An introduction to the Group Policy Editor in Windows XP Professional Edition Part I

Topics on this page:

Introduction

Group Policy Object snap-in in the Microsoft Management Console

Go to Part II

 

Introduction

The Group Policy Editor (or the Group Policy mmc (Microsoft Management Console) snap-in) is available in Windows XP Professional Edition but not in Home Edition. It enables administrators to set computer or user policies thus putting policy restrictions on a range of settings including the desktop and network environment. It can also manage logon scripts and folder redirection to a central location on a domain.

In computers not joined to a domain or a domain without domain controllers and Active Directory, only the Local Computer Policy is available. In a domain with Active Directory, you open the Group Policy snap-in for the Group Policy Object as a custom mmc snap-in or from the Active Directory console (in Windows 2000 or 2003 Server).

The settings configured in the editor are set in the registry in the HKEY_LOCAL_MACHINE (HKLM) policies keys and if present they would override the other HKLM non-policies keys and the local user settings (in the HKEY_CURRENT_USER (HKCU) hive) thereby giving administrators overall control. This article focuses mainly on the Local Computer Policy only.

Windows XP Home does not support Group Policy because it cannot be joined to a domain. It does not have the Group Policy Editor although in reality many if not all local policies are recognised if correctly set in the registry. If you know which keys are responsible then use regedit to create those keys. There are other third party programmes which can set a limited number of policies thus mimicking aspects of the Group Policy Editor.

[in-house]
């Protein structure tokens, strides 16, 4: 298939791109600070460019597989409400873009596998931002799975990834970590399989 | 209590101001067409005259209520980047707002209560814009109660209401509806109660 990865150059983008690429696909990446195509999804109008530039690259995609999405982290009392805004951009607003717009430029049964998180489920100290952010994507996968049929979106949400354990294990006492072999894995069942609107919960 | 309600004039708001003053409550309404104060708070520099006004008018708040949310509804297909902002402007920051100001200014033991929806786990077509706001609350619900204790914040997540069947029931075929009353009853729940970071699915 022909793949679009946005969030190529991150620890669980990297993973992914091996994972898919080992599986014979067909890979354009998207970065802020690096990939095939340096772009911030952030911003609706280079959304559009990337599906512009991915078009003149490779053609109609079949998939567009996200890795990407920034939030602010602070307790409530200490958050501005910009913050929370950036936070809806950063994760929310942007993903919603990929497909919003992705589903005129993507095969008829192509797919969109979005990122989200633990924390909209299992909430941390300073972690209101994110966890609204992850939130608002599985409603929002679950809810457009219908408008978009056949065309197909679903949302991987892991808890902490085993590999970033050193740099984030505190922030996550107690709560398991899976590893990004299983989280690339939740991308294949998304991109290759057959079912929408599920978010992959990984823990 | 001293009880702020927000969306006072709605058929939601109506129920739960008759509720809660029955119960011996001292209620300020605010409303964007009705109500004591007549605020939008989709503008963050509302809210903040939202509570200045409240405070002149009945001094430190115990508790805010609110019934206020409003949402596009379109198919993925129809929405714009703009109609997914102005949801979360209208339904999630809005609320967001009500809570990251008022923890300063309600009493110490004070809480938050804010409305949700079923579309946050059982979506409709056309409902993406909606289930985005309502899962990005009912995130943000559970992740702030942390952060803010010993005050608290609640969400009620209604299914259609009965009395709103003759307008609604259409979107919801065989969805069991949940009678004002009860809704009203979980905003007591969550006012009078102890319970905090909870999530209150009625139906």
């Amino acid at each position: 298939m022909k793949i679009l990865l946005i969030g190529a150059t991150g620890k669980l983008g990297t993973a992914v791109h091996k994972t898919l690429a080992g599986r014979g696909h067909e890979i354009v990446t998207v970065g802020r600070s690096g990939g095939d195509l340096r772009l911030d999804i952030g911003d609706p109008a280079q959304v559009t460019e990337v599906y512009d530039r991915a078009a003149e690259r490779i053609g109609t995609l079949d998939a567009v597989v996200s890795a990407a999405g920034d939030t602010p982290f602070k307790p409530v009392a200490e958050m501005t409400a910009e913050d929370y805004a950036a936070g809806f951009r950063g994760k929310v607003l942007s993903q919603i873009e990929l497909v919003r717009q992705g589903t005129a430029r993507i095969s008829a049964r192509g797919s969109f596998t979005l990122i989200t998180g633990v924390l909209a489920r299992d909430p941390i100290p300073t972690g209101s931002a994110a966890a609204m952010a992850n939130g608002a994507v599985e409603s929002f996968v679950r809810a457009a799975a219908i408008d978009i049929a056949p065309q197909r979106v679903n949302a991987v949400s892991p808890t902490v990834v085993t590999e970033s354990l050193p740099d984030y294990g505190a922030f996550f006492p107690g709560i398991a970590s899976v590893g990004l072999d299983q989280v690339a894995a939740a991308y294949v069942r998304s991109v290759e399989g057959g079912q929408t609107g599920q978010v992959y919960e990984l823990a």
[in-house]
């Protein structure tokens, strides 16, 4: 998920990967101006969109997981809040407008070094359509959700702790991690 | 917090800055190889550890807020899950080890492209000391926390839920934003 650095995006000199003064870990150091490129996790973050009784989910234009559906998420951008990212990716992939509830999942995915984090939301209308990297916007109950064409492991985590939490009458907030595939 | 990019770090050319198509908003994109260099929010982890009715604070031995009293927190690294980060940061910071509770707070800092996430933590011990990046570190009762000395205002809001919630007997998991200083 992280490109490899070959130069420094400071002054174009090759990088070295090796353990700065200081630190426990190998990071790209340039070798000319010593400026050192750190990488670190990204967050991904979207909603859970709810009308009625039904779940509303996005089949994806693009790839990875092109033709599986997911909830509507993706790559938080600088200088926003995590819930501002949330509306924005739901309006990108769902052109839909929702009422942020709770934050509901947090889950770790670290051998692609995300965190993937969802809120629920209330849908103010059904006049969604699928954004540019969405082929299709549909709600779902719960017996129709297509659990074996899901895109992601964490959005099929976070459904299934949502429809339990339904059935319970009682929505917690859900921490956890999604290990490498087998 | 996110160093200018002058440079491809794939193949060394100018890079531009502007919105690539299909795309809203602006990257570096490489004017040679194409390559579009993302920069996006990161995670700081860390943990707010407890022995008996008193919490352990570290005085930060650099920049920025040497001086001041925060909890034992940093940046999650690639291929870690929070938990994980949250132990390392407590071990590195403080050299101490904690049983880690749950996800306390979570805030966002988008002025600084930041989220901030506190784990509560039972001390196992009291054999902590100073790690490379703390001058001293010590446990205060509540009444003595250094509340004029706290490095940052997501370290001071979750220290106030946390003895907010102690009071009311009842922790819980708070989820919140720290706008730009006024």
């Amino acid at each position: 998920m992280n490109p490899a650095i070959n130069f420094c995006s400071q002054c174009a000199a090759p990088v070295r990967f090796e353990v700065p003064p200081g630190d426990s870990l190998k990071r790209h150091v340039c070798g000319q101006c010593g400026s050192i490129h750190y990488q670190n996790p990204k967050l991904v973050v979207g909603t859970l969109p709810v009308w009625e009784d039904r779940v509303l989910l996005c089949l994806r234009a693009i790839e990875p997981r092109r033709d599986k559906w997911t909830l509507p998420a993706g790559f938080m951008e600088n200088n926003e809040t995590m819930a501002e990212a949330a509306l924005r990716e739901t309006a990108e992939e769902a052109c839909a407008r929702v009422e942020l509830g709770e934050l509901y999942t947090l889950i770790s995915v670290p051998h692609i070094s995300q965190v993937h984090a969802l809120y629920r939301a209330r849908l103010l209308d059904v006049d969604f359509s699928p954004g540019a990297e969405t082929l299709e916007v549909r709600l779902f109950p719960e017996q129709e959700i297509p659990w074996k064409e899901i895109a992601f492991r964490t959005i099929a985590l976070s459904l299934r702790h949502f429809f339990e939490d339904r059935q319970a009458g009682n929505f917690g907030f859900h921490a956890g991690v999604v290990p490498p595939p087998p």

In a separate article I'll describe my experiment in adding the Group Policy Editor to Windows XP Home Edition (here). These articles should give you a taste of what the Group Policy Editor is.

 

Group Policy Object (GPO) snap-in

The Group Policy Object (GPO) can be added as a snap-in in the Microsoft Management Console (mmc) if you wish to use it with other snap-ins or launched separately in its own editor (see Part II). In a computer not on a domain there is only one local GPO.

To add the GPO snap-in go to Start, Run, type mmc, click OK (Fig. 1):

Start, Run, mmc

Fig. 1. Start, Run, mmc.

 

A new Console window (named Console 1) opens with nothing but an empty Console Root (Fig. 2).

Emtpy console window

Fig. 2. Empty console window.

 

Go to File, choose Add/remove Snap-in (Fig. 3):

Add/Remove snap-in.

Fig. 3. Add/Remove Sanp-in.

 

In the Add/Remove Snap-in box's Standalone window, click Add (Fig. 4):

Click Add in the Standalone tab.

Fig. 4. In the Standalone tab, click Add.

 

Next, highlight Group Policy and click Add; repeat to add other snap-ins (Fig. 5).

Highlight and add Group Policy.

Fig. 5. Highlight and Add Group Policy.

 

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Go to part II.

 

Copyright 2003 by Kilian. All my articles including graphics are provided "as is" without warranties of any kind. I hereby disclaim all warranties with regard to the information provided. In no event shall I be liable for any damage of any kind whatsoever resulting from the information. The articles are provided in good faith and after some degree of verification but they may contain technical or typographical errors. Links to other web resources may be changed at any time and are beyond the control of the author. Articles may be added, removed, edited or improved at any time. No support is provided by the author. All the products mentioned are trademarks of their respective companies.

Last updated 12 Feb 2004